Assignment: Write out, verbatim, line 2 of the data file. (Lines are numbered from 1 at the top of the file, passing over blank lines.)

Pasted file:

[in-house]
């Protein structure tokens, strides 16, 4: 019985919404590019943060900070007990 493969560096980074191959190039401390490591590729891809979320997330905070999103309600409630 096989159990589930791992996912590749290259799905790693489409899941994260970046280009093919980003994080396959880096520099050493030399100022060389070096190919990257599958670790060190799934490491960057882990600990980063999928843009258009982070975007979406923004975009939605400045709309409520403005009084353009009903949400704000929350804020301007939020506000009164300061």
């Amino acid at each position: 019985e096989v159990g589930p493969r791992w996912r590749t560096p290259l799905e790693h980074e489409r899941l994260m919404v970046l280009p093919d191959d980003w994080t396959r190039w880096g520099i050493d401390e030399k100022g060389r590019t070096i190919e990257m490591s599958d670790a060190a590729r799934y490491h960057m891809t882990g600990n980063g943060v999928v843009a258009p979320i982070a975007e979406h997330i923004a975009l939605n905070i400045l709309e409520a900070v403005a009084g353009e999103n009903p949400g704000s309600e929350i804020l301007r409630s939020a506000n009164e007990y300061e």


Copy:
């Protein structure tokens, strides 16, 4: 019985919404590019943060900070007990 493969560096980074191959190039401390490591590729891809979320997330905070999103309600409630 096989159990589930791992996912590749290259799905790693489409899941994260970046280009093919980003994080396959880096520099050493030399100022060389070096190919990257599958670790060190799934490491960057882990600990980063999928843009258009982070975007979406923004975009939605400045709309409520403005009084353009009903949400704000929350804020301007939020506000009164300061």